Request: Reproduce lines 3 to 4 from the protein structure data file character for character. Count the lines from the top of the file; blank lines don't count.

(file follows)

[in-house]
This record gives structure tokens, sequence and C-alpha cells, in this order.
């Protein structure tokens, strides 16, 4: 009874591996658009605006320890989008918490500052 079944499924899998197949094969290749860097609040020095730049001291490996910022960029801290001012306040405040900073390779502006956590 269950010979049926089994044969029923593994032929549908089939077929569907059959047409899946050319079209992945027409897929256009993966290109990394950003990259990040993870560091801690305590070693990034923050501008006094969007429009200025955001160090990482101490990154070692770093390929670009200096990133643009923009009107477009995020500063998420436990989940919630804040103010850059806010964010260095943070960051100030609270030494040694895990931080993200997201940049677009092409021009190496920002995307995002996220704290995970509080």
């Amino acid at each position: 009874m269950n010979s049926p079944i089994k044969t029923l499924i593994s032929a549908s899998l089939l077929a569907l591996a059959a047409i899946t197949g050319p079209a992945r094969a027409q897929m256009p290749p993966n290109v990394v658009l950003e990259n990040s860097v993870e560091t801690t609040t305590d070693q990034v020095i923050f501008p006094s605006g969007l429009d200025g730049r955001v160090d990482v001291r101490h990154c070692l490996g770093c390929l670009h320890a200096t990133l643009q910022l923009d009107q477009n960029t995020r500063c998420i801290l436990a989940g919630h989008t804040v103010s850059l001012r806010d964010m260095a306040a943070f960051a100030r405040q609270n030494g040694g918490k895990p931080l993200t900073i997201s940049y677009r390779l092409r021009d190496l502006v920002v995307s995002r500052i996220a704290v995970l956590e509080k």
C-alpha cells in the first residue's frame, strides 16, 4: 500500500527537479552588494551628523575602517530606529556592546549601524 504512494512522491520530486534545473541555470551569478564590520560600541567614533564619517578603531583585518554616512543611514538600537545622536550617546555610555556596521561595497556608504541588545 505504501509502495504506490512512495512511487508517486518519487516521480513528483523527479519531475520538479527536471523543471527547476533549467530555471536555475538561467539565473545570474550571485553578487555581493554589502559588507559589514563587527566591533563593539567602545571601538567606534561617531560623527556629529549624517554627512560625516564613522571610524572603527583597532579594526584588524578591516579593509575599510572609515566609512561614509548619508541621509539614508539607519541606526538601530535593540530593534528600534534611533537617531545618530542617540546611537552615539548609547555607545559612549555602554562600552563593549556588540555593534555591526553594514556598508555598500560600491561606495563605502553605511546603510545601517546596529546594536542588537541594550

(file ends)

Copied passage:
């Protein structure tokens, strides 16, 4: 009874591996658009605006320890989008918490500052 079944499924899998197949094969290749860097609040020095730049001291490996910022960029801290001012306040405040900073390779502006956590 269950010979049926089994044969029923593994032929549908089939077929569907059959047409899946050319079209992945027409897929256009993966290109990394950003990259990040993870560091801690305590070693990034923050501008006094969007429009200025955001160090990482101490990154070692770093390929670009200096990133643009923009009107477009995020500063998420436990989940919630804040103010850059806010964010260095943070960051100030609270030494040694895990931080993200997201940049677009092409021009190496920002995307995002996220704290995970509080």
């Amino acid at each position: 009874m269950n010979s049926p079944i089994k044969t029923l499924i593994s032929a549908s899998l089939l077929a569907l591996a059959a047409i899946t197949g050319p079209a992945r094969a027409q897929m256009p290749p993966n290109v990394v658009l950003e990259n990040s860097v993870e560091t801690t609040t305590d070693q990034v020095i923050f501008p006094s605006g969007l429009d200025g730049r955001v160090d990482v001291r101490h990154c070692l490996g770093c390929l670009h320890a200096t990133l643009q910022l923009d009107q477009n960029t995020r500063c998420i801290l436990a989940g919630h989008t804040v103010s850059l001012r806010d964010m260095a306040a943070f960051a100030r405040q609270n030494g040694g918490k895990p931080l993200t900073i997201s940049y677009r390779l092409r021009d190496l502006v920002v995307s995002r500052i996220a704290v995970l956590e509080k």